Linkin Park and Music for Relief team with American Forests to plant trees and educate concertgoers about global warming

Songs of summer: Linkin Park and Music for Relief team with American Forests to plant trees and educate concertgoers about global warming

Marissa McCauley

This summer, Linkin Park and other popular rock groups are going on tour and that has a lot of environmentalists cheering. That’s because Linkin Park’s disaster relief organization, Music for Relief, and this summer’s Projekt Revolution tour are donating $1 from every concert ticket to AMERICAN FORESTS’ Global ReLeaf program.

The tour, also featuring such well-known groups as My Chemical Romance and Taking Back Sunday, will feature Linkin Park’s highly anticipated new album Minutes to Midnight.

[ILLUSTRATION OMITTED]

The partnership is a perfect way to increase awareness of the environment and further AMERICAN FORESTS’ efforts to fight global warming by restoring forests damaged by human actions and natural disasters. Since AMERICAN FORESTS plants one tree for every dollar donated, the summer concert tour could be a nice start to a greener earth.

“AMERICAN FORESTS is proud to partner with Music for Relief and Linkin Park to plant trees to fight global warming,” AMERICAN FORESTS executive director Deborah Gangloff says. “Global warming is a huge issue, and everyone can be a part of the solution. Conserving energy, using alternative sources, and planting trees with Music for Relief and Linkin Park will make a difference.”

Linkin Park released its first album, Hybrid Theory, in 2000 and sales took off instantly, cementing the group’s status as the new “it” band. Linkin Park offered unique music to which audiences could relate. Young listeners heard a reflection of themselves in the raw new sound and in lyrics that dealt with their pain and inner demons. Parents were less inclined to object to the loud rock music because Linkin Park lacked the high volume of swearing that many other bands used.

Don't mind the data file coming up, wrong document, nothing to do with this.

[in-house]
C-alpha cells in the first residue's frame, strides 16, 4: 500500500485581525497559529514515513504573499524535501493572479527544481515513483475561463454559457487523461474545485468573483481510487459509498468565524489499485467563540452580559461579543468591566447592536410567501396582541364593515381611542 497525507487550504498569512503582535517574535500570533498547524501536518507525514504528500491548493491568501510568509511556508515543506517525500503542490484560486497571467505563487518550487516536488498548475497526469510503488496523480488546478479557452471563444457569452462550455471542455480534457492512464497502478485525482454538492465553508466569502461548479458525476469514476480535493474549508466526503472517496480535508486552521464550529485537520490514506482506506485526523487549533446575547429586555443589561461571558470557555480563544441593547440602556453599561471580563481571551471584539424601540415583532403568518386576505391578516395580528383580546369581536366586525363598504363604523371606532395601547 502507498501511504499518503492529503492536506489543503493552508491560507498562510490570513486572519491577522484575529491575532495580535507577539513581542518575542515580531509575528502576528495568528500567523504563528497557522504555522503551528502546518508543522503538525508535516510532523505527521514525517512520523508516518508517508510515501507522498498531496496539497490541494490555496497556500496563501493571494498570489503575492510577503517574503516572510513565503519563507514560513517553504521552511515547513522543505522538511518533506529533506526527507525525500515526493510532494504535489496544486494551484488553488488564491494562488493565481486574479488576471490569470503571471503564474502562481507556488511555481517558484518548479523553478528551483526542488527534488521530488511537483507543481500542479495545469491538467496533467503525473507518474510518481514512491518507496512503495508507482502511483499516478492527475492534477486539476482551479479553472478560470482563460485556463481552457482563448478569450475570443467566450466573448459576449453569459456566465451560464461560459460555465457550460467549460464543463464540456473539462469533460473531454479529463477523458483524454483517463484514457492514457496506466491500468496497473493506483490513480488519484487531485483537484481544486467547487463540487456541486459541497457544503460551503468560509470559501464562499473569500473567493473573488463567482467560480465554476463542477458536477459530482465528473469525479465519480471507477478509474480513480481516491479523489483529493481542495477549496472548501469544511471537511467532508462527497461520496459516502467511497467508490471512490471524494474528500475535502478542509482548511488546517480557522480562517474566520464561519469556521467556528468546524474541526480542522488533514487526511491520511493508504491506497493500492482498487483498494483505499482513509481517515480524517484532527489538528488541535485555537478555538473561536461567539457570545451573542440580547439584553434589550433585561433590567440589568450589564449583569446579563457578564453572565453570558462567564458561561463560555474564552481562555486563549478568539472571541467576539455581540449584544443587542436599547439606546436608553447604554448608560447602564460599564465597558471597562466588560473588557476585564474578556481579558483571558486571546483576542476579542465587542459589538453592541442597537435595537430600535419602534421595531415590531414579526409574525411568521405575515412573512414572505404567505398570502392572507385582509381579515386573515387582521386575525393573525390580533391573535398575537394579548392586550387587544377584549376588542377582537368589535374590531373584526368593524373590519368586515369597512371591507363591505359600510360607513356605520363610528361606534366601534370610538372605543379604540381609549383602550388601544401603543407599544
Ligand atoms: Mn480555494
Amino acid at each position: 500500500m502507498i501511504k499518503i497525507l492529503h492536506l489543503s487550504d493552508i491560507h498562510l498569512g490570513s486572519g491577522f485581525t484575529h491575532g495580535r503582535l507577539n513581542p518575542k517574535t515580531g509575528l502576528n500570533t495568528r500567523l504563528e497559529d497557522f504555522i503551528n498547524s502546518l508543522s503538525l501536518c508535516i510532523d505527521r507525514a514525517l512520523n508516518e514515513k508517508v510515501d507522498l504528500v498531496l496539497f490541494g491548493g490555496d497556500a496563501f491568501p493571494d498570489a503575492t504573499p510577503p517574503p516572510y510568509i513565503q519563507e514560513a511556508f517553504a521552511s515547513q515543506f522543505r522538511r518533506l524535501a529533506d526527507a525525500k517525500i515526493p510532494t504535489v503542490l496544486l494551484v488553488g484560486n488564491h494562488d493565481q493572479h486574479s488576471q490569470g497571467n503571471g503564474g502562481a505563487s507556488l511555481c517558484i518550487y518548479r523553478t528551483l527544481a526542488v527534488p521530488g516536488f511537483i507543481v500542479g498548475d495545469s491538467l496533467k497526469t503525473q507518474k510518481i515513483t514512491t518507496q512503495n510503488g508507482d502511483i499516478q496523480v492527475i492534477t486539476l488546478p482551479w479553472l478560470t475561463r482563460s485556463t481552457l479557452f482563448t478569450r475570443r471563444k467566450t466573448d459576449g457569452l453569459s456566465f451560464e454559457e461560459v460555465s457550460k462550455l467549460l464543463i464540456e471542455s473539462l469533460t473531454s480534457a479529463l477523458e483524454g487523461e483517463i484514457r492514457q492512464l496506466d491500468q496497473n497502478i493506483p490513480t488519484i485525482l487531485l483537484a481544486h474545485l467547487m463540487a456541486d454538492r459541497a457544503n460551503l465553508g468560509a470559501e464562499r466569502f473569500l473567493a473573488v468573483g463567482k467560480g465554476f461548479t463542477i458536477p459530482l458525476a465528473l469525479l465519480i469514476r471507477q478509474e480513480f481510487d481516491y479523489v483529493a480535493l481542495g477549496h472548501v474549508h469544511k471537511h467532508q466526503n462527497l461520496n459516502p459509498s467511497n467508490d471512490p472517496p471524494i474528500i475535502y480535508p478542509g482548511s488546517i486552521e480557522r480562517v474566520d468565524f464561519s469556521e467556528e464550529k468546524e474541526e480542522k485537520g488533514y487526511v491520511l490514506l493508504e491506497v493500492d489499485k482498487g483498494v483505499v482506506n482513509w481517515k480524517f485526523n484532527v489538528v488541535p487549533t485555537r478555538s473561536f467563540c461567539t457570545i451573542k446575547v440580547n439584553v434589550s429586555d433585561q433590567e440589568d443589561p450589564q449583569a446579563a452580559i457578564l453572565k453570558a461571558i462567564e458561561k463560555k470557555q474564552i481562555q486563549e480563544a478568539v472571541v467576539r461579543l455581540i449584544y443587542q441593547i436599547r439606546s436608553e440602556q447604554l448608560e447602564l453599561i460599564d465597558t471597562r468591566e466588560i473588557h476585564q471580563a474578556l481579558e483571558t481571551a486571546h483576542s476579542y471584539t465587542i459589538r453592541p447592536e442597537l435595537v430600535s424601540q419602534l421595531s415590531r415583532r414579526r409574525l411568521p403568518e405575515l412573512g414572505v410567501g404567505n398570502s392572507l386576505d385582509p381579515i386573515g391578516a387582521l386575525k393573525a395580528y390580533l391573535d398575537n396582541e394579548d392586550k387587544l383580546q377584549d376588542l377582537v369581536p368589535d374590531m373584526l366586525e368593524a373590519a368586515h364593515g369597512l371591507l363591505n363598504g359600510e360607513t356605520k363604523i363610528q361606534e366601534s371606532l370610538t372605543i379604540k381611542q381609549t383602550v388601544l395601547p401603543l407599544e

Why would a rock group take such an interest in trees? For Linkin Park fans, the answer is obvious: The group’s six members are no strangers to environmental causes. Their concern for the environment turned to action in 2005 when a tsunami caused by an underwater earthquake hit Southeast Asia. A total of 186,983 people were killed and 42,883 were reported lost, according to the United Nations office of the Special Envoy for Tsunami Relief. The destruction toll also included approximately 430,000 homes, 2,174 miles of roadway, and 100,000 fishing boats.

[ILLUSTRATION OMITTED]

Shortly after this horrific disaster, Linkin Park founded Music for Relief with two basic goals in mind. One was to continue to aid the rebuilding process in the Gulf Coast following hurricanes Katrina and Rita. The second was to work to weaken and decelerate future natural disasters by raising awareness about the environmental consequences of climate change and our responsibility to reduce greenhouse gases and to develop alternate, renewable forms of energy.

By reaching out to the music community, Linkin Park’s members hoped to have a larger impact than if they attempted to tackle these problems on their own. So far, Music for Relief (www.musicforrelief.org) has raised more than $2 million for victims of the tsunami and hurricanes Katrina and Rita. Efforts to raise money and awareness continue.

And Linkin Park is not the only band trying to have an impact–75 other groups/singers have joined Music for Relief’s efforts to protect our planet and help those in need.

Groups like Linkin Park and Yellow Card (another Music for Relief member) inspire new activists to join the campaign. This, it is hoped, will include a number of music listeners who will hear–and act on–the climate change message when delivered by someone other than a scientist. For some young people, a complex topic discussed by scientists is an invitation to tune out. But the message may get through when the speaker is someone they recognize and look up to, someone who explains the message in terms they understand.